• The jury has shown disdain for Minnesota law. It is unequivocal:
    No milk, fluid milk products, goat milk, or sheep milk shall be sold, advertised, offered or exposed for sale or held in possession for sale for the purpose of human consumption in fluid form in this state unless the same has been pasteurized and cooled, as defined in section 32.391; provided, that this section shall not apply to milk, cream, skim milk, goat milk, or sheep milk occasionally secured or purchased for personal use by any consumer at the place or farm where the milk is produced.”
    In other words: the only way you can purchase raw milk is directly at the farm.
    Having a middle man deliver it is just playing games with the law. What will need to happen, now, is a change in the law to prohibit all raw milk sales–since those who drink it think themselves above the law.

  • allicansayiswow

    Shelley, some laws are stupid and should only be shown disdain. Why is the state of MN telling its citizens that can’t go to a farm what they’re allowed to eat or drink? I think what you meant to say at the end of your comments is that what needs to happen now is a change in the law to LEGALIZE all raw milk sales.

  • Kathryn

    I believe that the cow share is the difference. If a person owns a portion of their cow, they are not actually buying the milk. They are buying/leasing the cow and paying the farmer for milking and feeding the cow.

  • KenB

    “… secured or purchased for personal use by any consumer at the place or farm where the milk is produced.”
    “Having a middle man deliver it is just playing games with the law.”
    The law specifically states that the raw milk is to be secured OR purchased from the farm. It does not specify that the purchaser must physically pick up their own milk.

  • Elicia

    Prohibiting raw milk sales is ridiculous, and would be a waste of much government time and money. Especially in the face of nutrition and science, let alone the history of the consumption of raw milk, which was the norm for thousands of years. Any person has the RIGHT to choose the food they eat. That means they can also take the burden of the risks, if any. If a private group of citizens want to band together to purchase nutritious food instead of the commercially produced, less nutrient-dense options at the store, then they should absolutely have that right. The solution is not to prohibit raw milk, the solution is to educate people on safely choosing their milk producer and how to use it properly. The Weston A Price foundation, (along with other organizations) has hundreds of articles, based on science, research, as well as analysis of a historically healthy traditional diet, from studying cultures worldwide, most of which used raw milk products. In addition, there are hundreds of studies on the beneficial bacteria in raw milk products that support our health and protect us from bad bacteria we may ingest. Those who do not know the facts about the differences in raw and pasteurized milk ought to research them before forming an opinion. When we lose control of our own right to choose our basic nourishment, then we are slaves to the government and corporations that profit from their sale. Sometimes the laws are wrong, especially when they are lauded, proposed and lobbied for by those big interests who profit from being a middle-man. The food companies force farmers to only sell products to be distributed by them, and have the power to put those farmers out of business if they do not abide by their wishes. The risk people run from drinking raw milk is that they don’t have a healthy enough digestive system to handle it, which is perpetuated by the very mass-produced, processed foods that are the majority of the American diet. A healthy digestive system can kill salmonella, for instance. Low microflora and hypochlorhydria are the problems in weak digestive systems and weak immunity. The problems lie in our food production and consumption, not a food that was considered safe and healthy by much less technologically-advanced cultures for all of history. This case is a step in the right direction for preserving one of our basic rights.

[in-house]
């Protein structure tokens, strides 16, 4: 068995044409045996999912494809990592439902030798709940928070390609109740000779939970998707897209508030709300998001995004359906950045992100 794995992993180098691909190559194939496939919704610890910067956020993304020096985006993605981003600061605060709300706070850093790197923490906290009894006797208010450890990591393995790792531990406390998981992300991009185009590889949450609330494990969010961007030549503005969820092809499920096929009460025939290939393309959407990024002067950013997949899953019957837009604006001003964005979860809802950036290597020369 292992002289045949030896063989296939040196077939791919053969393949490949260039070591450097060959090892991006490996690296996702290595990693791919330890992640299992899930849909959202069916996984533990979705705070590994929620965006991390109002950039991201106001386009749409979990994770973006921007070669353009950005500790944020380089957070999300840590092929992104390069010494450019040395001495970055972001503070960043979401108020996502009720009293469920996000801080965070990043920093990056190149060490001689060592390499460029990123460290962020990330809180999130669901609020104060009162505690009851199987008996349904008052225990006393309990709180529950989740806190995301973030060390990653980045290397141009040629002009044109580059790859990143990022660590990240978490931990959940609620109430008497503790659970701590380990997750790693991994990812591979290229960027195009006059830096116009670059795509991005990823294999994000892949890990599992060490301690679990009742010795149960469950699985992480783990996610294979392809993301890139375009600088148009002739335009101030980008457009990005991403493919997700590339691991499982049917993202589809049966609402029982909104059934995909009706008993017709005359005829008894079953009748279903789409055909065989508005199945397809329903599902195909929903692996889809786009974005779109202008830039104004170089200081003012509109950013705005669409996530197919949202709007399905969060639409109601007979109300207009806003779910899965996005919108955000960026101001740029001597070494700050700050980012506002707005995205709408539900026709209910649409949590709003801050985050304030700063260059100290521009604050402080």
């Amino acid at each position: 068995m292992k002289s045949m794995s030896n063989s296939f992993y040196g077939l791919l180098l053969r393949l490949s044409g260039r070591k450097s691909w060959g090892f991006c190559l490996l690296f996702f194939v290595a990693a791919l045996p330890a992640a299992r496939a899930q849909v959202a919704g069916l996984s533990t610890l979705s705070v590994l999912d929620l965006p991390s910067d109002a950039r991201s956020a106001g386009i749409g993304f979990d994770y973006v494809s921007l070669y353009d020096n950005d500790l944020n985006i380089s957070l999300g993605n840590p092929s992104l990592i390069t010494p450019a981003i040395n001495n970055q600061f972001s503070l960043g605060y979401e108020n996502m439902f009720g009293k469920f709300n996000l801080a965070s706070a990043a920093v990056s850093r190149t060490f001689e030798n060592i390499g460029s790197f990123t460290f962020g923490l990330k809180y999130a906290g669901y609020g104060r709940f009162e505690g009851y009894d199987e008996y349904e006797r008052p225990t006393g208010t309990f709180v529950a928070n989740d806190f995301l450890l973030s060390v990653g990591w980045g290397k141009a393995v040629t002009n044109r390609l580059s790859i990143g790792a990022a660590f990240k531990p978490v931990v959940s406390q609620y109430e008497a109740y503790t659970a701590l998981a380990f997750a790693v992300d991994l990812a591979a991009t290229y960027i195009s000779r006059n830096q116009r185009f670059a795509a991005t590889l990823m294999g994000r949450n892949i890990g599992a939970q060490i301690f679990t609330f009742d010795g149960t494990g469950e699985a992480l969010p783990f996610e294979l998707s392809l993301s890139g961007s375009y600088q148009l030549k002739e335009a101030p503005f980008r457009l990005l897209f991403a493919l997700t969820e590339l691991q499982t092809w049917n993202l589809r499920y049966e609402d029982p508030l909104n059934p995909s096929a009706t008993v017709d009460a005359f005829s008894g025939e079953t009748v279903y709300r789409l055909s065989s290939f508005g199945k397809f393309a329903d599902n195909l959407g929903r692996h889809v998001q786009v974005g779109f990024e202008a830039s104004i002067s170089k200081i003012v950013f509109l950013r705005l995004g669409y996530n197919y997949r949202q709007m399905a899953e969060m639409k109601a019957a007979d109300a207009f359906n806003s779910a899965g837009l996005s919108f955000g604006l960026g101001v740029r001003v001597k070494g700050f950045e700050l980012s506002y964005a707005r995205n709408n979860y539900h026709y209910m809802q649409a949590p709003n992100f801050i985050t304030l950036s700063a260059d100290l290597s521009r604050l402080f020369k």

• No, allowing raw milk sales just increases consumption–which means more tax payer money having to chase down yet more foodborne illness outbreaks.
    In other states, when people have played with the semantics related to raw milk laws, the lawmakers have usually worked to close the loopholes.
    But I’ve spent too much time arguing with Ron Paul/Weston Price devotees related to a Mother Jones article on raw milk, I’m not going to start here.

  • allicansayiswow

    Shelley, if your argument about saving taxpayer money were sincere, you would be wanting to outlaw a host of other foods and methods of food production that cause way more foodborne illnesses than raw milk, but I suspect you don’t. All this intense focus on raw milk does make one wonder what the real motivation is behind it when it accounts for such a tiny fraction of foodborne illness outbreaks in our country.

  • Don

    I drink raw milk because it a food that does not exasperate my acid reflux.
    Raw milk is full of protein and is enzyme rich which, when taken into my empty stomach, is (1) easy to digest with NO acid complications, and (2) keeps me from being hungry for several hours.  Rock on Alvinbuddy.